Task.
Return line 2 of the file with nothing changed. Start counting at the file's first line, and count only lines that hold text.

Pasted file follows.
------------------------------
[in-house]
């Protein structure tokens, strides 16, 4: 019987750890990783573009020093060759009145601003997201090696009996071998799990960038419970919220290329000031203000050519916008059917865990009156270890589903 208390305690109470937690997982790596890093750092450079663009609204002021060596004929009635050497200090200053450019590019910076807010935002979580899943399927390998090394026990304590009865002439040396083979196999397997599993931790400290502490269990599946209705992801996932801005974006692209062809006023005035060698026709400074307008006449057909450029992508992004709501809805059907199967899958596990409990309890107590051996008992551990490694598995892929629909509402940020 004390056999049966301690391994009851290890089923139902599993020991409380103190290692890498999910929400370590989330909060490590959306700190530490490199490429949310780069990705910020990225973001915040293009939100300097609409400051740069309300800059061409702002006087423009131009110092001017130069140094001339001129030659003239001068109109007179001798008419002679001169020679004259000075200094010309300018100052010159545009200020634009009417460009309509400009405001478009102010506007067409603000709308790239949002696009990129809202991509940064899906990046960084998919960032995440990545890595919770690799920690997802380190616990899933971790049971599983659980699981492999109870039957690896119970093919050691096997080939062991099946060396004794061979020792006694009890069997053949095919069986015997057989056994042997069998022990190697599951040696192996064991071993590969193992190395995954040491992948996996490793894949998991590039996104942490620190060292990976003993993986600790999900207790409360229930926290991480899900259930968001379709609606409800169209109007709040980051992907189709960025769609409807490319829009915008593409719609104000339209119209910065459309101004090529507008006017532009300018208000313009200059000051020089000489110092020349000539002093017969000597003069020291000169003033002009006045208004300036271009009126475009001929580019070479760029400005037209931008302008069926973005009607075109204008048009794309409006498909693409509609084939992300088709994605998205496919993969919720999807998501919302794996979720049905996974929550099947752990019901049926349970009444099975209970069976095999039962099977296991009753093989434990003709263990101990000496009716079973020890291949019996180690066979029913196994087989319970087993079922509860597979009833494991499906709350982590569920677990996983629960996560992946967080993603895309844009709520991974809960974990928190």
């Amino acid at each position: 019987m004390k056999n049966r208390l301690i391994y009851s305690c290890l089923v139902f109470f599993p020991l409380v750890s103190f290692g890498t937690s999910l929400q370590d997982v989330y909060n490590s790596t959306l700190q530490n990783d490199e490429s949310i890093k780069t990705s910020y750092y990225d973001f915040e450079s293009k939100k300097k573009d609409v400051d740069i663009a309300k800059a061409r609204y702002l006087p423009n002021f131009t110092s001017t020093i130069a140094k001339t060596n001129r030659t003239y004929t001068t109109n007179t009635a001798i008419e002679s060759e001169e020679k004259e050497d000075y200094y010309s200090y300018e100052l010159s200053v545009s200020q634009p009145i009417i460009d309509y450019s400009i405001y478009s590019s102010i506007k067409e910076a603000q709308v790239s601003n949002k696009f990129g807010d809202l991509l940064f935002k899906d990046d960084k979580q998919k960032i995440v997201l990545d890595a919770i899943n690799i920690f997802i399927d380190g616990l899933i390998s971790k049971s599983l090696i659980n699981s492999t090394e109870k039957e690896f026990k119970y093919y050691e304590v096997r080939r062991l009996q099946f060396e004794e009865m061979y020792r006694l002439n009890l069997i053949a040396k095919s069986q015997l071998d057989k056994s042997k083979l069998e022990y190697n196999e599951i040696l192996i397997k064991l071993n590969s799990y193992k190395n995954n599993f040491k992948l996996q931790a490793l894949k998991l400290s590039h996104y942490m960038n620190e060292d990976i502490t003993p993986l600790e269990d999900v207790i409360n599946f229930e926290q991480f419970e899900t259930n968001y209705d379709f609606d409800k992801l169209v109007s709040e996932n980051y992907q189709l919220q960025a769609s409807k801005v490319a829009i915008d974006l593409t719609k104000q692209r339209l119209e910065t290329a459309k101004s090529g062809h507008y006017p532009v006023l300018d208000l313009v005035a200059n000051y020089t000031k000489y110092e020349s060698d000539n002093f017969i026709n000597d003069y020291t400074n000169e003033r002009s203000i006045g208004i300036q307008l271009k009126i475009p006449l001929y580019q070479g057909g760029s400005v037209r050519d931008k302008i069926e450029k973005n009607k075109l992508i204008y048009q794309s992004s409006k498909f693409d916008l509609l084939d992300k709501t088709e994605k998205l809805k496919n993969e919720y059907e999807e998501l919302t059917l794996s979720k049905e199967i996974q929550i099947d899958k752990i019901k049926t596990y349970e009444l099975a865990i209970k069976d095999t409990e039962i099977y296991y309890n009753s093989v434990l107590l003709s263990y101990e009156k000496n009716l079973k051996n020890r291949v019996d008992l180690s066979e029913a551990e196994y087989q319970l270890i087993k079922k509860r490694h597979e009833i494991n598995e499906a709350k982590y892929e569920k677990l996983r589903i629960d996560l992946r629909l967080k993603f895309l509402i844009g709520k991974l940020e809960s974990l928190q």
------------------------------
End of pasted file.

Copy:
């Protein structure tokens, strides 16, 4: 019987750890990783573009020093060759009145601003997201090696009996071998799990960038419970919220290329000031203000050519916008059917865990009156270890589903 208390305690109470937690997982790596890093750092450079663009609204002021060596004929009635050497200090200053450019590019910076807010935002979580899943399927390998090394026990304590009865002439040396083979196999397997599993931790400290502490269990599946209705992801996932801005974006692209062809006023005035060698026709400074307008006449057909450029992508992004709501809805059907199967899958596990409990309890107590051996008992551990490694598995892929629909509402940020 004390056999049966301690391994009851290890089923139902599993020991409380103190290692890498999910929400370590989330909060490590959306700190530490490199490429949310780069990705910020990225973001915040293009939100300097609409400051740069309300800059061409702002006087423009131009110092001017130069140094001339001129030659003239001068109109007179001798008419002679001169020679004259000075200094010309300018100052010159545009200020634009009417460009309509400009405001478009102010506007067409603000709308790239949002696009990129809202991509940064899906990046960084998919960032995440990545890595919770690799920690997802380190616990899933971790049971599983659980699981492999109870039957690896119970093919050691096997080939062991099946060396004794061979020792006694009890069997053949095919069986015997057989056994042997069998022990190697599951040696192996064991071993590969193992190395995954040491992948996996490793894949998991590039996104942490620190060292990976003993993986600790999900207790409360229930926290991480899900259930968001379709609606409800169209109007709040980051992907189709960025769609409807490319829009915008593409719609104000339209119209910065459309101004090529507008006017532009300018208000313009200059000051020089000489110092020349000539002093017969000597003069020291000169003033002009006045208004300036271009009126475009001929580019070479760029400005037209931008302008069926973005009607075109204008048009794309409006498909693409509609084939992300088709994605998205496919993969919720999807998501919302794996979720049905996974929550099947752990019901049926349970009444099975209970069976095999039962099977296991009753093989434990003709263990101990000496009716079973020890291949019996180690066979029913196994087989319970087993079922509860597979009833494991499906709350982590569920677990996983629960996560992946967080993603895309844009709520991974809960974990928190």